Wednesday, December 9, 2009

More On Marx

Withy writes:
Lots of benefits from capitalism? Umm ... dehumanizing, making the poor poorer ... as a first approximation, "Marx didn't like capitalism" seems reasonable to me.

Brother Marx writes:
The bourgeoisie, by the rapid improvement of all instruments of production, by the immensely facilitated means of communication, draws all, even the most barbarian, nations into civilisation. The cheap prices of commodities are the heavy artillery with which it batters down all Chinese walls, with which it forces the barbarians’ intensely obstinate hatred of foreigners to capitulate. It compels all nations, on pain of extinction, to adopt the bourgeois mode of production; it compels them to introduce what it calls civilisation into their midst, i.e., to become bourgeois themselves. In one word, it creates a world after its own image.

The bourgeoisie has subjected the country to the rule of the towns. It has created enormous cities, has greatly increased the urban population as compared with the rural, and has thus rescued a considerable part of the population from the idiocy of rural life. Just as it has made the country dependent on the towns, so it has made barbarian and semi-barbarian countries dependent on the civilised ones, nations of peasants on nations of bourgeois, the East on the West.

The bourgeoisie keeps more and more doing away with the scattered state of the population, of the means of production, and of property. It has agglomerated population, centralised the means of production, and has concentrated property in a few hands. The necessary consequence of this was political centralisation. Independent, or but loosely connected provinces, with separate interests, laws, governments, and systems of taxation, became lumped together into one nation, with one government, one code of laws, one national class-interest, one frontier, and one customs-tariff.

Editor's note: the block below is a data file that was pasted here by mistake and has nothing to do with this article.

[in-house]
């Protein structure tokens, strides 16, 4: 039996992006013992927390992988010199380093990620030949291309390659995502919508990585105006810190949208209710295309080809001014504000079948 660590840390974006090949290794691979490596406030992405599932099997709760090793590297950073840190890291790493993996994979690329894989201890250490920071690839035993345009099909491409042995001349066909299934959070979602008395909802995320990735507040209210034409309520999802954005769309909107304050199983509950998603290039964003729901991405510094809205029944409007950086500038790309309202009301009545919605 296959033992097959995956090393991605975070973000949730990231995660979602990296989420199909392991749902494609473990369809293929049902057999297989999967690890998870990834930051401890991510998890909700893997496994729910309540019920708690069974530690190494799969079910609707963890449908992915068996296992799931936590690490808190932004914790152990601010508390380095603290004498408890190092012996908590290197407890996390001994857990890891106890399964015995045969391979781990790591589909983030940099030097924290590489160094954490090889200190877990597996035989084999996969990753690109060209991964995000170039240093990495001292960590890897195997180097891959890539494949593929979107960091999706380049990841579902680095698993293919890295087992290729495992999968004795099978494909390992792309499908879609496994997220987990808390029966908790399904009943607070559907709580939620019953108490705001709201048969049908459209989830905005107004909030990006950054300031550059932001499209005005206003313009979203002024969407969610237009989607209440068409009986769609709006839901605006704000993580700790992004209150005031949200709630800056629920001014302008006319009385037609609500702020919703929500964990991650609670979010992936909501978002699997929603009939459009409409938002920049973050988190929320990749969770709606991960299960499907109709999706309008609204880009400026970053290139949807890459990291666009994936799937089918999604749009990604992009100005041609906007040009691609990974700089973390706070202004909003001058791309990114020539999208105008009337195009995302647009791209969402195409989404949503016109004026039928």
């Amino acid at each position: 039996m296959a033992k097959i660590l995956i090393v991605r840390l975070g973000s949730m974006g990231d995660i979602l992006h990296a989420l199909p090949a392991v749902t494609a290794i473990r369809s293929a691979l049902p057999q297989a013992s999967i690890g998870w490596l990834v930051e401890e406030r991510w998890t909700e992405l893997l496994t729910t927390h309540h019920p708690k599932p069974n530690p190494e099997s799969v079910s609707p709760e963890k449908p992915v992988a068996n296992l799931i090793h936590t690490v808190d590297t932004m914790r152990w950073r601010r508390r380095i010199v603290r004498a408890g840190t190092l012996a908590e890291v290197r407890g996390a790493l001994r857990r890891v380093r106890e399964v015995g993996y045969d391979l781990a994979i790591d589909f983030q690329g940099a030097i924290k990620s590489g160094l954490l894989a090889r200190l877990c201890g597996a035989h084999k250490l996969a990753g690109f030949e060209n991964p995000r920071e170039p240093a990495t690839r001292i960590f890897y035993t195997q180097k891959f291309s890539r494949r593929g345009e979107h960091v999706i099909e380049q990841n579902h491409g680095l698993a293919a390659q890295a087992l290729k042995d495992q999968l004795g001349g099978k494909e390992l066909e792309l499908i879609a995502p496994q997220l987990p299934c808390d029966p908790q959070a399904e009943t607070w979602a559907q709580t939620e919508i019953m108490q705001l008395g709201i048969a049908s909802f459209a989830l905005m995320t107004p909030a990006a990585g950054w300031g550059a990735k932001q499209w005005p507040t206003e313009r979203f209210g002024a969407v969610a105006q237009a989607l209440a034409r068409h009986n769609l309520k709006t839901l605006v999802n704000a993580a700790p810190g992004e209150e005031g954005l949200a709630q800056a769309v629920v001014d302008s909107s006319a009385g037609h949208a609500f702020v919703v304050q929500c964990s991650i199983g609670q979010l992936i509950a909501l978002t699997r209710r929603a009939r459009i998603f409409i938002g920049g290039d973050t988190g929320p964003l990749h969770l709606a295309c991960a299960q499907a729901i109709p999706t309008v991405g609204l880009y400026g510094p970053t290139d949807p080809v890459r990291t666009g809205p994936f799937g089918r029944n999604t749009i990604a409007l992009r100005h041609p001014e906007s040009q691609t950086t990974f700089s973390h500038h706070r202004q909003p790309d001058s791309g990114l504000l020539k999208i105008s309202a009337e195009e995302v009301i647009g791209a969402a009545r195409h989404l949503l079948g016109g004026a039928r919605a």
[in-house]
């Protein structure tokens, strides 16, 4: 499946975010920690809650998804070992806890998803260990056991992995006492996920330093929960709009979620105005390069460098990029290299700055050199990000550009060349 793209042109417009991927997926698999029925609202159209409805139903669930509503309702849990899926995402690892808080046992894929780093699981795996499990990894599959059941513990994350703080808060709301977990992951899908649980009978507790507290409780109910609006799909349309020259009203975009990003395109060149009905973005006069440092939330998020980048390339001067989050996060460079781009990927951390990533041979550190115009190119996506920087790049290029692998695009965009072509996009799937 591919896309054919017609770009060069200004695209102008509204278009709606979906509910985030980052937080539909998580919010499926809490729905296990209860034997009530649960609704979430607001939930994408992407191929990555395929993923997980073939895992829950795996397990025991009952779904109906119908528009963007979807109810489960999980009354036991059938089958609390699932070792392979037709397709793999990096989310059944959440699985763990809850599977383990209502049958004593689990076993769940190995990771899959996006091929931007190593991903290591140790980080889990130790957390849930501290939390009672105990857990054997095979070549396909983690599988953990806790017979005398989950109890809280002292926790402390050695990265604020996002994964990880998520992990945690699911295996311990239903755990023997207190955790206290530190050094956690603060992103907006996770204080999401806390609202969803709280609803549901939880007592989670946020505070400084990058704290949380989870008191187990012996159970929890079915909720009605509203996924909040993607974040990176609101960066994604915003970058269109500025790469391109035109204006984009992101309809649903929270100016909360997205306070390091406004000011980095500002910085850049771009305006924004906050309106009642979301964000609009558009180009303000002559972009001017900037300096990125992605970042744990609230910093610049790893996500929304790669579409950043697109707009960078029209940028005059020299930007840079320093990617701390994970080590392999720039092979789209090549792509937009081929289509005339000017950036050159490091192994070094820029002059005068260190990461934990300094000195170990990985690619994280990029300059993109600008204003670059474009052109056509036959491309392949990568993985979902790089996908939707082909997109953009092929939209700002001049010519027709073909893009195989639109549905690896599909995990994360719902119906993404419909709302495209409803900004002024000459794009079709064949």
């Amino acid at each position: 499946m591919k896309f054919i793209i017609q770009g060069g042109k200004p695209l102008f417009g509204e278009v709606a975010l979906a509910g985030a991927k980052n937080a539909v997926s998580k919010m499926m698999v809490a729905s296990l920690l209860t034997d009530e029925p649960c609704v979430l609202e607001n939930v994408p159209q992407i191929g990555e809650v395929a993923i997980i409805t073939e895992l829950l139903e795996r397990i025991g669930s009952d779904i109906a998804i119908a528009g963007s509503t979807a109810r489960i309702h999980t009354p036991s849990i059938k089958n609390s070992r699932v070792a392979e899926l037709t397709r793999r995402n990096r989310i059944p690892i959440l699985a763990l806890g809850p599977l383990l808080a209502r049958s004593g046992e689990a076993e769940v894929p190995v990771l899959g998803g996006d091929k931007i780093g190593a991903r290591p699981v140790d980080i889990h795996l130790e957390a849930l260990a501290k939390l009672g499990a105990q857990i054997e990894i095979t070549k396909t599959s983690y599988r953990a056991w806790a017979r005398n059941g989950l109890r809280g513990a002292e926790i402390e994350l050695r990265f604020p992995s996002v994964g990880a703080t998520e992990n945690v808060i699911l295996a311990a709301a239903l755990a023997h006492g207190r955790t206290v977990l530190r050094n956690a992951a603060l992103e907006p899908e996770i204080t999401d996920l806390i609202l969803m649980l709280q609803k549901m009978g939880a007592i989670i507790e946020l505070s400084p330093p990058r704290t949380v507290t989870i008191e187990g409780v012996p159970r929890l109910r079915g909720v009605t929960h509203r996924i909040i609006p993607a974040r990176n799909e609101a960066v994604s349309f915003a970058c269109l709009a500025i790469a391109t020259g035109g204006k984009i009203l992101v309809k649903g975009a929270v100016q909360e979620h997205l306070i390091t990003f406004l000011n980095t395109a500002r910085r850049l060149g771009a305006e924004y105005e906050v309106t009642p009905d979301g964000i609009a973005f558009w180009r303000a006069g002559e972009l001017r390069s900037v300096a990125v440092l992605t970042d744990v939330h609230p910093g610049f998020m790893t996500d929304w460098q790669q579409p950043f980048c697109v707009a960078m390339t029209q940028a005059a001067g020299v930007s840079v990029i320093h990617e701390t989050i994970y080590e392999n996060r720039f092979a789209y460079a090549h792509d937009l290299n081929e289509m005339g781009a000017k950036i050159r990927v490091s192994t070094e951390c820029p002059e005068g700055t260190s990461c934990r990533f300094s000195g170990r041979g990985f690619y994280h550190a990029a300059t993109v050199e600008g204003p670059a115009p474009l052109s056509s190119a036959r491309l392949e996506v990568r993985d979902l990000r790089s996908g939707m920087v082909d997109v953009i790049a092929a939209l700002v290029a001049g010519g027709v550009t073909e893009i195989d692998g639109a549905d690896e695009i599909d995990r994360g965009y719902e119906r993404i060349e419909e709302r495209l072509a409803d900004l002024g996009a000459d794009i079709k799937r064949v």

The bourgeoisie, during its rule of scarce one hundred years, has created more massive and more colossal productive forces than have all preceding generations together. Subjection of Nature’s forces to man, machinery, application of chemistry to industry and agriculture, steam-navigation, railways, electric telegraphs, clearing of whole continents for cultivation, canalisation of rivers, whole populations conjured out of the ground — what earlier century had even a presentiment that such productive forces slumbered in the lap of social labour?

Perhaps he had profound reservations about capitalism and the bourgeoisie, especially "concentrated property" (hence, the idea that capitalism was a means to another, non-capitalist end), but the above passage also contains immense appreciation and awe for what it and they'd accomplished. It is certainly not an anti-capitalist screed for which his name has become synonymous on the Right.

4 comments:

Withywindle said...

Powerful, yes; good, no. Who among the anti-capitalist left doesn't think the bourgeoisie and capitalism are powerful?

FLG said...

Some select quotations:
"it calls civilisation into their midst"

"has thus rescued a considerable part of the population from the idiocy of rural life"

"made barbarian and semi-barbarian countries dependent on the civilised ones"

According to Marx, capitalism rescued large numbers of people from barbarism and idiocy.

Withywindle said...

I grant you he assumes the existence of civilization, mentally stimulating in nature. But does he ever say this is a good thing?

George Pal said...

Marx’s observational views of the product of Capitalism might as well be anyone’s views on the inevitable product of the laws of nature when put into practice – anyone’s except Marxists.

It’s the Left that’s done mucked up Marx and when the Right makes a point of calling a Marxist a Marxist it does so with those professors you mentioned and the itinerant actors making their hajj to Castroland and Chavezville in mind. It’s not fair to Marx but…well, you know about fair.

Furthermore, the Right is closer to the rails in their use of ‘Marxist’ as an epithet than the Left is in their use of Hitler as simile for anyone they disapprove of. Google ‘Bush Hitler’ and the results number in the millions.

Finally:

I am not a Marxist.
- Karl Marx

One of my all time favorite quotes:
Anyone who knows anything of history knows that great social changes are impossible without feminine upheaval. Social progress can be measured exactly by the social position of the fair sex, the ugly ones included.
- Karl Marx

 
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